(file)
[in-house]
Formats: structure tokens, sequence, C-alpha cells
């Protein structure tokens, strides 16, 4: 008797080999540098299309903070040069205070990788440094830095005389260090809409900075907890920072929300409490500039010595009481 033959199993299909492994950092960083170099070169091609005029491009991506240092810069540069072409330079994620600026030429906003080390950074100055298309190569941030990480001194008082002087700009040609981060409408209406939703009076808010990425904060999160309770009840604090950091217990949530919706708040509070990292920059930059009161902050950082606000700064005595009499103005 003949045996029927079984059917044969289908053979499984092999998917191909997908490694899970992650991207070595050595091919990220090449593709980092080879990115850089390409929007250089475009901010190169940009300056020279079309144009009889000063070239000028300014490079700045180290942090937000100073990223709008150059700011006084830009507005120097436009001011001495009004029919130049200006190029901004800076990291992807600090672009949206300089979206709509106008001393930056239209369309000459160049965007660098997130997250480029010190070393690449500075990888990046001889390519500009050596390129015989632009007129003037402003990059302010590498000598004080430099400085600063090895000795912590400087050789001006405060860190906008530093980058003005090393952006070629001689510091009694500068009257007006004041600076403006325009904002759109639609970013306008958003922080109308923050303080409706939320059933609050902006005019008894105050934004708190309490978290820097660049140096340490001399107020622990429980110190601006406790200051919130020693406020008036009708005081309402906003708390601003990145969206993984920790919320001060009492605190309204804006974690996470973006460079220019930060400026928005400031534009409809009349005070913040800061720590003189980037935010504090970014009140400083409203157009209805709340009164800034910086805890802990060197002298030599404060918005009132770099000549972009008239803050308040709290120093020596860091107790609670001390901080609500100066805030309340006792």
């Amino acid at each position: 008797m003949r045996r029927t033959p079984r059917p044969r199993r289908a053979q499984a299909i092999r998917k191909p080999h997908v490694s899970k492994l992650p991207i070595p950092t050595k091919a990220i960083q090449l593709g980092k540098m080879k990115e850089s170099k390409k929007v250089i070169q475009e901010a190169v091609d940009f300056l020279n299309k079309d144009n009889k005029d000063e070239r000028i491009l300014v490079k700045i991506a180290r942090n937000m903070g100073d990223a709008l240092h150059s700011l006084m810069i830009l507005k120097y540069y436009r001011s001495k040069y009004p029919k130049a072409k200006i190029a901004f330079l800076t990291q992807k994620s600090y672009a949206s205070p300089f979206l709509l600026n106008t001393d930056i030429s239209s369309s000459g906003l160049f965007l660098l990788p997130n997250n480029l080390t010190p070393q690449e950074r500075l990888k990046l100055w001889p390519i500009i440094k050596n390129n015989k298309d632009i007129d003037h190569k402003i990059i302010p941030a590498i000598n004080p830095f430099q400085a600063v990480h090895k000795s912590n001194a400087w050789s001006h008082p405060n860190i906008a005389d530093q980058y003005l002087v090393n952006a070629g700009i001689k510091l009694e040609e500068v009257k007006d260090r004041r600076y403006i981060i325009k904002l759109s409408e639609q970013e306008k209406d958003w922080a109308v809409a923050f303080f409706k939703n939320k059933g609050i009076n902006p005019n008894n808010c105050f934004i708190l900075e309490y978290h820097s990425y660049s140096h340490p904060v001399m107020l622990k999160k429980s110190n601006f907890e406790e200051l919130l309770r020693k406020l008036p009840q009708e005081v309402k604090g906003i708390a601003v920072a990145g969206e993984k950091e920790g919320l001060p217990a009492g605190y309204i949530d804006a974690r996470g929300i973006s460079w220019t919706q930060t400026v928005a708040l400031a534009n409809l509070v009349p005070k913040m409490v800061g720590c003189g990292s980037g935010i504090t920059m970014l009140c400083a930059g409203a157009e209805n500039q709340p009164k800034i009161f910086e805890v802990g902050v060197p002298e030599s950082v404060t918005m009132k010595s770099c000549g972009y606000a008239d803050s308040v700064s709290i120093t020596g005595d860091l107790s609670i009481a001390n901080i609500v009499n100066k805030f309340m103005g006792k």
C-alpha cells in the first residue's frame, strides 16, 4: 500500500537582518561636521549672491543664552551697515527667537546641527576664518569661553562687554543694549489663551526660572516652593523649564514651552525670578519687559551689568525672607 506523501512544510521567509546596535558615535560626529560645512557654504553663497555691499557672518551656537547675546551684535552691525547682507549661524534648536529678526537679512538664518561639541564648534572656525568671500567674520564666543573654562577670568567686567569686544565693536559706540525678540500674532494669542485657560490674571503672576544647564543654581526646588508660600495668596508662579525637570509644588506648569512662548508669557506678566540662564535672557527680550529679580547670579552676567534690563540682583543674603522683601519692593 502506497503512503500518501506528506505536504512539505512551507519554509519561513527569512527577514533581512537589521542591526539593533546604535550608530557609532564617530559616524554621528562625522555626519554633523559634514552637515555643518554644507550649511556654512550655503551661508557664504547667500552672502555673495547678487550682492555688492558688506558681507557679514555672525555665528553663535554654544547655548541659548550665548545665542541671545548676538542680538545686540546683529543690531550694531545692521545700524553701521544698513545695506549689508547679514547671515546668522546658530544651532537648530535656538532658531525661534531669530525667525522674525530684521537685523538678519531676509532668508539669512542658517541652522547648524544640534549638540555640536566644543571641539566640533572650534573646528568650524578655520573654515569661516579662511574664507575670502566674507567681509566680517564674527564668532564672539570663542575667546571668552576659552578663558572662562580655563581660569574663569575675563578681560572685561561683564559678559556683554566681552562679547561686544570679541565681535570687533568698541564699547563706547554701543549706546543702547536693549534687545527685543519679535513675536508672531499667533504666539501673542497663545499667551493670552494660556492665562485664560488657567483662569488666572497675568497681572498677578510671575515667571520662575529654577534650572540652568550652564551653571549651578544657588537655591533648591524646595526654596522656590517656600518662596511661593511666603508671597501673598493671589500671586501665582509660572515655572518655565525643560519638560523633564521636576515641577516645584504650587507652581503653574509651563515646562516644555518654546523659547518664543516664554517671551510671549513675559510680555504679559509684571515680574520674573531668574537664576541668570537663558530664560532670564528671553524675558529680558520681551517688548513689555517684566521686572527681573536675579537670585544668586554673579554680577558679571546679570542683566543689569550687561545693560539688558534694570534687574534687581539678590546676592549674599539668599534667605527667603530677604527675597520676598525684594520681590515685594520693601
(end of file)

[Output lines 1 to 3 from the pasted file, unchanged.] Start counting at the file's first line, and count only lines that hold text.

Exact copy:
[in-house]
Formats: structure tokens, sequence, C-alpha cells
């Protein structure tokens, strides 16, 4: 008797080999540098299309903070040069205070990788440094830095005389260090809409900075907890920072929300409490500039010595009481 033959199993299909492994950092960083170099070169091609005029491009991506240092810069540069072409330079994620600026030429906003080390950074100055298309190569941030990480001194008082002087700009040609981060409408209406939703009076808010990425904060999160309770009840604090950091217990949530919706708040509070990292920059930059009161902050950082606000700064005595009499103005 003949045996029927079984059917044969289908053979499984092999998917191909997908490694899970992650991207070595050595091919990220090449593709980092080879990115850089390409929007250089475009901010190169940009300056020279079309144009009889000063070239000028300014490079700045180290942090937000100073990223709008150059700011006084830009507005120097436009001011001495009004029919130049200006190029901004800076990291992807600090672009949206300089979206709509106008001393930056239209369309000459160049965007660098997130997250480029010190070393690449500075990888990046001889390519500009050596390129015989632009007129003037402003990059302010590498000598004080430099400085600063090895000795912590400087050789001006405060860190906008530093980058003005090393952006070629001689510091009694500068009257007006004041600076403006325009904002759109639609970013306008958003922080109308923050303080409706939320059933609050902006005019008894105050934004708190309490978290820097660049140096340490001399107020622990429980110190601006406790200051919130020693406020008036009708005081309402906003708390601003990145969206993984920790919320001060009492605190309204804006974690996470973006460079220019930060400026928005400031534009409809009349005070913040800061720590003189980037935010504090970014009140400083409203157009209805709340009164800034910086805890802990060197002298030599404060918005009132770099000549972009008239803050308040709290120093020596860091107790609670001390901080609500100066805030309340006792």